Throughout my year abroad, a few glimpses have appeared in my imagination of what this moment might feel like—the moment where I lay in my bed at home and write my final reflections on what has been the most incredible adventure of my life. I certainly predicted correctly that this juncture would feel overwhelming, trying to encapsulate my experiences and provide some wisdom from all the lessons I have learned. It’s hard to know exactly where to start, since in a way this chapter is all part of the same journey of life that is continuously changing. No matter the number of places we go, the amount of people we meet, and the multitude of adventures we have, they all seem to blend into this beautiful story we call life. It is a story that is born, grows, and takes on new forms and meanings as all those that experience it evolve.
However, coming home from South America really is part of perhaps the biggest transition I have experienced so far in my life. I chose to study abroad for the entirety of my senior year (moving from Buenos Aires to Quito), so coming home feels like the end of an era. Not only am I transitioning back to the United States, but away from my undergraduate career, and have moved to a new state. So, it feels a bit like the end of a big chapter because I designed my college career like this on purpose. I wanted the end of it to be momentous. I wanted to spend it doing something that would truly prepare me for the rest of my life—learning through experience.
I knew that travel would be an integral part of my life ever since I started doing it at a ripe age of 14. I was fortunate enough to be able to participate in a few student travel programs in high school and since then I have sought out every possible opportunity for adventure, both at home and afar. When I started my college search, I knew I wanted to attend a school that would offer these sorts of opportunities. I knew I wanted to study International Affairs, spend time in Latin America, live with host families, and improve my Spanish. It’s a little surreal thinking back to when I was at 14, envisioning this journey playing out a lot like the way it did.
My short, four-month semester in Ecuador went a little like this, too. I left Argentina knowing the following semester would likely be more difficult than it was in Buenos Aires—more socially isolating, a little more anxiety-inducing. Nevertheless, I would luckily be able to be a lot more chill and independent. I would probably be able to travel more. It would be equally as marvelous. And so, that is a lot like how it went. Basically, if you live your life at all like I do, it can be one giant self-fulfilling prophecy.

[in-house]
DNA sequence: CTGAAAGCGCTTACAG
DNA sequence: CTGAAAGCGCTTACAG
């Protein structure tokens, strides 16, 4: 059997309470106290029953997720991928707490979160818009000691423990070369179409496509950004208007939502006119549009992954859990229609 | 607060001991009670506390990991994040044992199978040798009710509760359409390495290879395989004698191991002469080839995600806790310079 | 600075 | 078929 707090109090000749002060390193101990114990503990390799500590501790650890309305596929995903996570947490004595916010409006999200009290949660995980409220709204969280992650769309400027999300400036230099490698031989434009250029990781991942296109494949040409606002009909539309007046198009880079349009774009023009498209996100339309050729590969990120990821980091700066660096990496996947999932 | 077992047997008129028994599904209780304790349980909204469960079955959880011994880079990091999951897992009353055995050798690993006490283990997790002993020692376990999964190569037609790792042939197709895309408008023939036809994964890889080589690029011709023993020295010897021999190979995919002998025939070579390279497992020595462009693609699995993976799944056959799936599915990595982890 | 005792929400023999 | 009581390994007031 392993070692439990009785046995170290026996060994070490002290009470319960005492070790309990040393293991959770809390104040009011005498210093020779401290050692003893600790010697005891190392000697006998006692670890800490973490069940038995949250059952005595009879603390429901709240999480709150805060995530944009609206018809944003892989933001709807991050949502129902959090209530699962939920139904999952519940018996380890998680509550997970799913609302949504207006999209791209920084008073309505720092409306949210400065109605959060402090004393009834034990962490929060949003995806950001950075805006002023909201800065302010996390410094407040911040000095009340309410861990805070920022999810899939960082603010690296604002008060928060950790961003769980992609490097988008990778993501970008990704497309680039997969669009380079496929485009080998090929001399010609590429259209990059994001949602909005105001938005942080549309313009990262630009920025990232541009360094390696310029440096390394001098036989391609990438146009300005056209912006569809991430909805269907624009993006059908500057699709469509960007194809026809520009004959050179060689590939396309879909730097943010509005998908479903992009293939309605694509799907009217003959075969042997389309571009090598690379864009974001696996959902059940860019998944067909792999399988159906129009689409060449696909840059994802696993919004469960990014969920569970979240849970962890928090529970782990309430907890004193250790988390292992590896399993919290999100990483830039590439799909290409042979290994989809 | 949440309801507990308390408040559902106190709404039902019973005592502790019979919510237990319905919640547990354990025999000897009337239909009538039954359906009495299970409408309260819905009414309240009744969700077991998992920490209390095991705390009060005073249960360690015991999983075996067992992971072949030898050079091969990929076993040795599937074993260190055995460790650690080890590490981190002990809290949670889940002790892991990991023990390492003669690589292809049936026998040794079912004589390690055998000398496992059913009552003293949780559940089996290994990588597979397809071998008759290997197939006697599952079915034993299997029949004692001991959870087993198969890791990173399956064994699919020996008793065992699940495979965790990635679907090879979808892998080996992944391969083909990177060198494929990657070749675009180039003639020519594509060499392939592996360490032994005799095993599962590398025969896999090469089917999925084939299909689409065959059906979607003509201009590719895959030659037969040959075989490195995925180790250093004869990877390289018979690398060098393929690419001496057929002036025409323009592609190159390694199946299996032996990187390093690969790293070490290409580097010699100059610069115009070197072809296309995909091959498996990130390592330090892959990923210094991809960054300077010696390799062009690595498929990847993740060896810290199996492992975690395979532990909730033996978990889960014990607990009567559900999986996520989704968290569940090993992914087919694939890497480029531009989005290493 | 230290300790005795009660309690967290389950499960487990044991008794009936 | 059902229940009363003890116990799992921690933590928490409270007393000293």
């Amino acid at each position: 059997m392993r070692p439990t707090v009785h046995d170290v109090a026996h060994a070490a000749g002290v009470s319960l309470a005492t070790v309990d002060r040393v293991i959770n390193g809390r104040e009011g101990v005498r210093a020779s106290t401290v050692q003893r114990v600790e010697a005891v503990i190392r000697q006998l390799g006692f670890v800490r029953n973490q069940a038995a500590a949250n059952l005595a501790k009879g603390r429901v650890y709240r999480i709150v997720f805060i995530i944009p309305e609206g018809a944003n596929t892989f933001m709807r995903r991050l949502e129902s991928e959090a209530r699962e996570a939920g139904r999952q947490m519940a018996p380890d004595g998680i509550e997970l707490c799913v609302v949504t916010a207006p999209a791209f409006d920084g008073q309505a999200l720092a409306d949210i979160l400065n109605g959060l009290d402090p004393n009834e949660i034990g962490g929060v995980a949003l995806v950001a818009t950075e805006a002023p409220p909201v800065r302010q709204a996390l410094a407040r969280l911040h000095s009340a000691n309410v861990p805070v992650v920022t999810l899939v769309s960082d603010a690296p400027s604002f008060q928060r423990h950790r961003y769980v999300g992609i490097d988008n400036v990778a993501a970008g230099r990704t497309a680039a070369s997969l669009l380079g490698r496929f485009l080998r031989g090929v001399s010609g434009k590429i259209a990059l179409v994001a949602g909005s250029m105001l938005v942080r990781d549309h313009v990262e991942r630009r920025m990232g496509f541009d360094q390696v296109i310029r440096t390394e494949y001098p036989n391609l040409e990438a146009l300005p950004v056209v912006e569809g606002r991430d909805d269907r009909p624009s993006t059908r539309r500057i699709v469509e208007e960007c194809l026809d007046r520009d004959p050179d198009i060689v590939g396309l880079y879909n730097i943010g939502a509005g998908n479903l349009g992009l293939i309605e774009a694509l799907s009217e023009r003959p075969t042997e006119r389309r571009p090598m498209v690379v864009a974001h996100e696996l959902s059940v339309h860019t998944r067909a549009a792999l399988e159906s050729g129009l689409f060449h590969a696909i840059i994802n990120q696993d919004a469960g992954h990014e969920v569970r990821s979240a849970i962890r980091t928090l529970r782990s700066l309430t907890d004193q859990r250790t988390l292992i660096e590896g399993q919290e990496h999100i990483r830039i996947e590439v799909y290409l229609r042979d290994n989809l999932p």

At the same time, however, there is always another side to things. There is the side that includes the real, spontaneous, confusing, awe-inducing, and fear-provoking moments that leave you feeling different than expected. Like the time my phone got stolen in Brazil right after I had lost my computer, or the time I spent hours profusely vomiting on a hard floor in the middle of the rainforest, or the time(s) I got totally lost on the wrong side of town. There were the times when people talked about me in front of me, unaware I understood them perfectly. There were also times when people showed a little more love than I anticipated, and times when I made unexpected, beautiful connections with peers and even strangers on the street.
Often, especially in the beginning of my semesters abroad, I felt shocked, disappointed, or overwhelmed by the unexpected. However, throughout the past few months I have learned that if we see all these moments as part of this grand story, they start to feel a little magical. There’s a mantra from one of my favorite books, Zen and the Art of Happiness by Chris Prentiss, that everything that happens to you is the best thing that could possibly happen to you. It may sound radical, ridiculous, foolish, even, but once truly considered, can be pretty life changing. It’s a mantra that no matter where I am or whatever happens to me, can be true.
I love to travel because when seen through this lens, everything that happens feels like an incredible adventure. I am beyond lucky to have had the opportunity to travel as much as I have, and it is one of the many things I am most grateful for in life. However, I know that I don’t have to go far for life to keep feeling full of prophecy, spontaneity, and magic. All it takes is to get up, get out there, and start noticing all of the beauty, coincidence, and charm that exists in every corner of the world.
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My name is Elise Fuente and I'm a senior at The George Washington University in Washington, DC. I'm studying International Affairs with a concentration in International Development and I have a keen interest in Latin America. I'm studying in Quito after a semester in Buenos Aires and I hope to keep exploring the region as much as possible! I have passion for sustainability, service, languages, and the outdoors, but sometimes I still dream about being a chef. :)